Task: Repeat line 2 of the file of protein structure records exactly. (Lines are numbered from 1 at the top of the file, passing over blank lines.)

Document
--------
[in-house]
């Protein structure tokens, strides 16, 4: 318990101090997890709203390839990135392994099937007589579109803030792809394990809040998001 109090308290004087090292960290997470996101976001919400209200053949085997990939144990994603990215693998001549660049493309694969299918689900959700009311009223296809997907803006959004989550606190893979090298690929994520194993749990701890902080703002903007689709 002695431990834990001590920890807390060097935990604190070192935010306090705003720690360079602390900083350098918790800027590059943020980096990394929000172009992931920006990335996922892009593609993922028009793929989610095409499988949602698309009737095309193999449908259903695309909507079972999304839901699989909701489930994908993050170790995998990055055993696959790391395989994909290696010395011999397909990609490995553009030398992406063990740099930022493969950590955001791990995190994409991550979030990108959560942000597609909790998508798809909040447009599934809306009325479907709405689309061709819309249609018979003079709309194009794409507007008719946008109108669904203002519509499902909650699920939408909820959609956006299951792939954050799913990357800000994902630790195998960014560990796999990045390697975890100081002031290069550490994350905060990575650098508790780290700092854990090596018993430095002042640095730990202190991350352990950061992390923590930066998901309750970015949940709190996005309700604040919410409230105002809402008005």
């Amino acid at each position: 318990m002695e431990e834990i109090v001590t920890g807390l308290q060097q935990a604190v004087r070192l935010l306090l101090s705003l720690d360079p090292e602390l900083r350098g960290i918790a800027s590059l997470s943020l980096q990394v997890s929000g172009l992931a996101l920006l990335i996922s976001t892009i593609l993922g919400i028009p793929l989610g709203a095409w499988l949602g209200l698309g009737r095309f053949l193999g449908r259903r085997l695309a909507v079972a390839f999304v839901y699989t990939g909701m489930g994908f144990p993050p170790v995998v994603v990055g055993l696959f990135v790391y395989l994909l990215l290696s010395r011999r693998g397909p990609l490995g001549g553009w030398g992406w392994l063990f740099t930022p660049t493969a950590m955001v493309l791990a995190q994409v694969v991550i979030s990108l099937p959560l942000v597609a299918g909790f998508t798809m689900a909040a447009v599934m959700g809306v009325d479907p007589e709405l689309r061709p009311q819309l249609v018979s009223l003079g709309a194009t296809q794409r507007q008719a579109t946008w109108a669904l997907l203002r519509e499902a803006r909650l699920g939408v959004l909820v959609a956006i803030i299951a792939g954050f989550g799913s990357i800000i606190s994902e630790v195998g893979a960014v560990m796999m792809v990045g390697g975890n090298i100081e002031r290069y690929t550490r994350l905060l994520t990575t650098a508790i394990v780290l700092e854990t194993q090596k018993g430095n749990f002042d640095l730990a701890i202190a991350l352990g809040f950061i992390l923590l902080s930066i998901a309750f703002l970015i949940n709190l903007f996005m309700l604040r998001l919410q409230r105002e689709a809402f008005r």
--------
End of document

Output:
């Protein structure tokens, strides 16, 4: 318990101090997890709203390839990135392994099937007589579109803030792809394990809040998001 109090308290004087090292960290997470996101976001919400209200053949085997990939144990994603990215693998001549660049493309694969299918689900959700009311009223296809997907803006959004989550606190893979090298690929994520194993749990701890902080703002903007689709 002695431990834990001590920890807390060097935990604190070192935010306090705003720690360079602390900083350098918790800027590059943020980096990394929000172009992931920006990335996922892009593609993922028009793929989610095409499988949602698309009737095309193999449908259903695309909507079972999304839901699989909701489930994908993050170790995998990055055993696959790391395989994909290696010395011999397909990609490995553009030398992406063990740099930022493969950590955001791990995190994409991550979030990108959560942000597609909790998508798809909040447009599934809306009325479907709405689309061709819309249609018979003079709309194009794409507007008719946008109108669904203002519509499902909650699920939408909820959609956006299951792939954050799913990357800000994902630790195998960014560990796999990045390697975890100081002031290069550490994350905060990575650098508790780290700092854990090596018993430095002042640095730990202190991350352990950061992390923590930066998901309750970015949940709190996005309700604040919410409230105002809402008005």